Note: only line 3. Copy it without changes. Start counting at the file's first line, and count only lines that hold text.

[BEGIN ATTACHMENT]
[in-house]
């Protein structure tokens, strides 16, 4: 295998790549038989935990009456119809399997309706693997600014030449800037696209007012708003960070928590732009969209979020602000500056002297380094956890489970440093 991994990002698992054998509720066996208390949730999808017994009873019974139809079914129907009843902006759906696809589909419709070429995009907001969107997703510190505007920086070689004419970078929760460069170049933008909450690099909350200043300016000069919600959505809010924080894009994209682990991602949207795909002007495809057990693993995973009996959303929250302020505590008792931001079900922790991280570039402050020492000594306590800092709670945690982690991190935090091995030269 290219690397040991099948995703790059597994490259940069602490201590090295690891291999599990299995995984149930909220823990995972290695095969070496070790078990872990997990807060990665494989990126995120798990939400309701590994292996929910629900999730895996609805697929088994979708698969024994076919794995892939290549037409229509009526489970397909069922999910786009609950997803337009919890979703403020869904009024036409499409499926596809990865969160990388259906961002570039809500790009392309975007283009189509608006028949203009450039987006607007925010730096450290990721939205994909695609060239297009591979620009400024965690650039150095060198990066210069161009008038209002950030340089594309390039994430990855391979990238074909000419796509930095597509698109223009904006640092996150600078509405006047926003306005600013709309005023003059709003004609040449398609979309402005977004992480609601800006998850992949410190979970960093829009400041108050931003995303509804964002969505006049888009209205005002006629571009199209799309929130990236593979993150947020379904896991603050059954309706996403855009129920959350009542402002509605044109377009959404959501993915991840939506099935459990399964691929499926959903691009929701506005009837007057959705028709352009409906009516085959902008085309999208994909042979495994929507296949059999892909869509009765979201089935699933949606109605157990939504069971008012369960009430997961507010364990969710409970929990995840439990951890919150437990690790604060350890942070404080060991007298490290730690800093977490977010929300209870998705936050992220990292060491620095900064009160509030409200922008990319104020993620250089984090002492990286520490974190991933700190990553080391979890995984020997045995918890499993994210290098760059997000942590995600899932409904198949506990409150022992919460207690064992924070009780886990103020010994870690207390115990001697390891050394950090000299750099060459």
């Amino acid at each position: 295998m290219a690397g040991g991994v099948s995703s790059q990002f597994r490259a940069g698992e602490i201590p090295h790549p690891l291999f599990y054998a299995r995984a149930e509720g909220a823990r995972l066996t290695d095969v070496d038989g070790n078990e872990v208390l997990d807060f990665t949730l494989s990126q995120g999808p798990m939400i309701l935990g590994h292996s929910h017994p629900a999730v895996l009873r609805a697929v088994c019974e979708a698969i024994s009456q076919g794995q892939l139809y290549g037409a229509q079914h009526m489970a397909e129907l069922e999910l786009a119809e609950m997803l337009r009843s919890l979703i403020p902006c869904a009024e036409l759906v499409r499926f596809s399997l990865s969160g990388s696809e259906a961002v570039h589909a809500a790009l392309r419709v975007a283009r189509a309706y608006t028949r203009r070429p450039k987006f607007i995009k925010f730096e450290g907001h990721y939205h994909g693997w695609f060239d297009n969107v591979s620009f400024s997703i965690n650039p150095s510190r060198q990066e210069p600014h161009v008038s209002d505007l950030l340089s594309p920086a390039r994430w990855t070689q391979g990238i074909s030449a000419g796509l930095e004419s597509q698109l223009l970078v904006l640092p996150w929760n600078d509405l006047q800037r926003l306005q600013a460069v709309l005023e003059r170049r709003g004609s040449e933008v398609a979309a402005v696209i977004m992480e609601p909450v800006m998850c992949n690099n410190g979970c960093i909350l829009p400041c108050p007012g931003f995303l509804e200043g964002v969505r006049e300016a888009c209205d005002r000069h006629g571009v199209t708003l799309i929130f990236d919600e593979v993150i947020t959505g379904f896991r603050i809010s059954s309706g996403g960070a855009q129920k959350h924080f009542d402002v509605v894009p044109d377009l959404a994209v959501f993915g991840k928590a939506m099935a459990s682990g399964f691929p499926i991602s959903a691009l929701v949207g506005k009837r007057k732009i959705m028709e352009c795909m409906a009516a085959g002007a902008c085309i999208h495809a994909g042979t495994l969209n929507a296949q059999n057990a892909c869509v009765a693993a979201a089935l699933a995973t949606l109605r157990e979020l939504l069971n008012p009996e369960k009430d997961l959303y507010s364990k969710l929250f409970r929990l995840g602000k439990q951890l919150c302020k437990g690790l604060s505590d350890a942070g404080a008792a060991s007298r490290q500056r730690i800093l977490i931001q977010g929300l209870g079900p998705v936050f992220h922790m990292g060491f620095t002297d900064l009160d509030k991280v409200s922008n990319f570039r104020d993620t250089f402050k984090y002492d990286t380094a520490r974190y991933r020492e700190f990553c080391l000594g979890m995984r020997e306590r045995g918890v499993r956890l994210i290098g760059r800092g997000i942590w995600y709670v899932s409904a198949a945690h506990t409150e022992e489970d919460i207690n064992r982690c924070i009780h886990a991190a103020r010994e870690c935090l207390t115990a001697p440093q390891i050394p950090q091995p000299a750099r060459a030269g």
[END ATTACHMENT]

């Amino acid at each position: 295998m290219a690397g040991g991994v099948s995703s790059q990002f597994r490259a940069g698992e602490i201590p090295h790549p690891l291999f599990y054998a299995r995984a149930e509720g909220a823990r995972l066996t290695d095969v070496d038989g070790n078990e872990v208390l997990d807060f990665t949730l494989s990126q995120g999808p798990m939400i309701l935990g590994h292996s929910h017994p629900a999730v895996l009873r609805a697929v088994c019974e979708a698969i024994s009456q076919g794995q892939l139809y290549g037409a229509q079914h009526m489970a397909e129907l069922e999910l786009a119809e609950m997803l337009r009843s919890l979703i403020p902006c869904a009024e036409l759906v499409r499926f596809s399997l990865s969160g990388s696809e259906a961002v570039h589909a809500a790009l392309r419709v975007a283009r189509a309706y608006t028949r203009r070429p450039k987006f607007i995009k925010f730096e450290g907001h990721y939205h994909g693997w695609f060239d297009n969107v591979s620009f400024s997703i965690n650039p150095s510190r060198q990066e210069p600014h161009v008038s209002d505007l950030l340089s594309p920086a390039r994430w990855t070689q391979g990238i074909s030449a000419g796509l930095e004419s597509q698109l223009l970078v904006l640092p996150w929760n600078d509405l006047q800037r926003l306005q600013a460069v709309l005023e003059r170049r709003g004609s040449e933008v398609a979309a402005v696209i977004m992480e609601p909450v800006m998850c992949n690099n410190g979970c960093i909350l829009p400041c108050p007012g931003f995303l509804e200043g964002v969505r006049e300016a888009c209205d005002r000069h006629g571009v199209t708003l799309i929130f990236d919600e593979v993150i947020t959505g379904f896991r603050i809010s059954s309706g996403g960070a855009q129920k959350h924080f009542d402002v509605v894009p044109d377009l959404a994209v959501f993915g991840k928590a939506m099935a459990s682990g399964f691929p499926i991602s959903a691009l929701v949207g506005k009837r007057k732009i959705m028709e352009c795909m409906a009516a085959g002007a902008c085309i999208h495809a994909g042979t495994l969209n929507a296949q059999n057990a892909c869509v009765a693993a979201a089935l699933a995973t949606l109605r157990e979020l939504l069971n008012p009996e369960k009430d997961l959303y507010s364990k969710l929250f409970r929990l995840g602000k439990q951890l919150c302020k437990g690790l604060s505590d350890a942070g404080a008792a060991s007298r490290q500056r730690i800093l977490i931001q977010g929300l209870g079900p998705v936050f992220h922790m990292g060491f620095t002297d900064l009160d509030k991280v409200s922008n990319f570039r104020d993620t250089f402050k984090y002492d990286t380094a520490r974190y991933r020492e700190f990553c080391l000594g979890m995984r020997e306590r045995g918890v499993r956890l994210i290098g760059r800092g997000i942590w995600y709670v899932s409904a198949a945690h506990t409150e022992e489970d919460i207690n064992r982690c924070i009780h886990a991190a103020r010994e870690c935090l207390t115990a001697p440093q390891i050394p950090q091995p000299a750099r060459a030269g």